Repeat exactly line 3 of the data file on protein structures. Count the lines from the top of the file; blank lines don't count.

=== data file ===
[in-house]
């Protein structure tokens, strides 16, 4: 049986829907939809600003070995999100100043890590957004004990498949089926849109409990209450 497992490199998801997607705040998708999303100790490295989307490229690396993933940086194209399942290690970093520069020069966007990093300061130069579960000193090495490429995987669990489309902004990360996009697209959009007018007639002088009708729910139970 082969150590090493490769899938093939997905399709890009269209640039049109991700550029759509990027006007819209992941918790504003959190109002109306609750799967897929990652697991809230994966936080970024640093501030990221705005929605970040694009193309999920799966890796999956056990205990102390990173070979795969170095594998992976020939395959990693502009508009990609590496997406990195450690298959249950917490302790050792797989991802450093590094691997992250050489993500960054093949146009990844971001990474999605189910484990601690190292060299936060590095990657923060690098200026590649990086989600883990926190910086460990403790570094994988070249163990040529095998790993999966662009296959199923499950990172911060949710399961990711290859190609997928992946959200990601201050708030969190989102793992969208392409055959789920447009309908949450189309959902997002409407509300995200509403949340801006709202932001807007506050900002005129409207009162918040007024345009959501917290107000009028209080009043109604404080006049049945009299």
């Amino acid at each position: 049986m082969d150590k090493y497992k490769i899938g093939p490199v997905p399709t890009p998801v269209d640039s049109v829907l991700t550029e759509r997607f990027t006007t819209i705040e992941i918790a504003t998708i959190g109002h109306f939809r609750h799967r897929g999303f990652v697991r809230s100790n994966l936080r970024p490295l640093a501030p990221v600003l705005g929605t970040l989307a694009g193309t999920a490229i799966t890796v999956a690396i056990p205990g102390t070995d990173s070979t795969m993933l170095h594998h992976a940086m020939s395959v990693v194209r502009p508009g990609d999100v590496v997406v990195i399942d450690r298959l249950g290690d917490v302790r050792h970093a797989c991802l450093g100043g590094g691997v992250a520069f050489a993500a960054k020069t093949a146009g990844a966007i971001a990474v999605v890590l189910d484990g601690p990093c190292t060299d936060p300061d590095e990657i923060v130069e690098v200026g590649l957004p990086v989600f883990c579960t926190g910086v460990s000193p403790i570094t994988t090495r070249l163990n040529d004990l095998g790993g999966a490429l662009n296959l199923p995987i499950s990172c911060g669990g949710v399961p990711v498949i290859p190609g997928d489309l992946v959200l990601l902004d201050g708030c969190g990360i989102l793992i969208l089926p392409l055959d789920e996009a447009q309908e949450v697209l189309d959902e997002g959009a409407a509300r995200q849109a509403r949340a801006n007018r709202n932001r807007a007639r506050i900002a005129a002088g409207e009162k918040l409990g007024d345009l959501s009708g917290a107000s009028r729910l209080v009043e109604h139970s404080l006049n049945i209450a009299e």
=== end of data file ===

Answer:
């Amino acid at each position: 049986m082969d150590k090493y497992k490769i899938g093939p490199v997905p399709t890009p998801v269209d640039s049109v829907l991700t550029e759509r997607f990027t006007t819209i705040e992941i918790a504003t998708i959190g109002h109306f939809r609750h799967r897929g999303f990652v697991r809230s100790n994966l936080r970024p490295l640093a501030p990221v600003l705005g929605t970040l989307a694009g193309t999920a490229i799966t890796v999956a690396i056990p205990g102390t070995d990173s070979t795969m993933l170095h594998h992976a940086m020939s395959v990693v194209r502009p508009g990609d999100v590496v997406v990195i399942d450690r298959l249950g290690d917490v302790r050792h970093a797989c991802l450093g100043g590094g691997v992250a520069f050489a993500a960054k020069t093949a146009g990844a966007i971001a990474v999605v890590l189910d484990g601690p990093c190292t060299d936060p300061d590095e990657i923060v130069e690098v200026g590649l957004p990086v989600f883990c579960t926190g910086v460990s000193p403790i570094t994988t090495r070249l163990n040529d004990l095998g790993g999966a490429l662009n296959l199923p995987i499950s990172c911060g669990g949710v399961p990711v498949i290859p190609g997928d489309l992946v959200l990601l902004d201050g708030c969190g990360i989102l793992i969208l089926p392409l055959d789920e996009a447009q309908e949450v697209l189309d959902e997002g959009a409407a509300r995200q849109a509403r949340a801006n007018r709202n932001r807007a007639r506050i900002a005129a002088g409207e009162k918040l409990g007024d345009l959501s009708g917290a107000s009028r729910l209080v009043e109604h139970s404080l006049n049945i209450a009299e």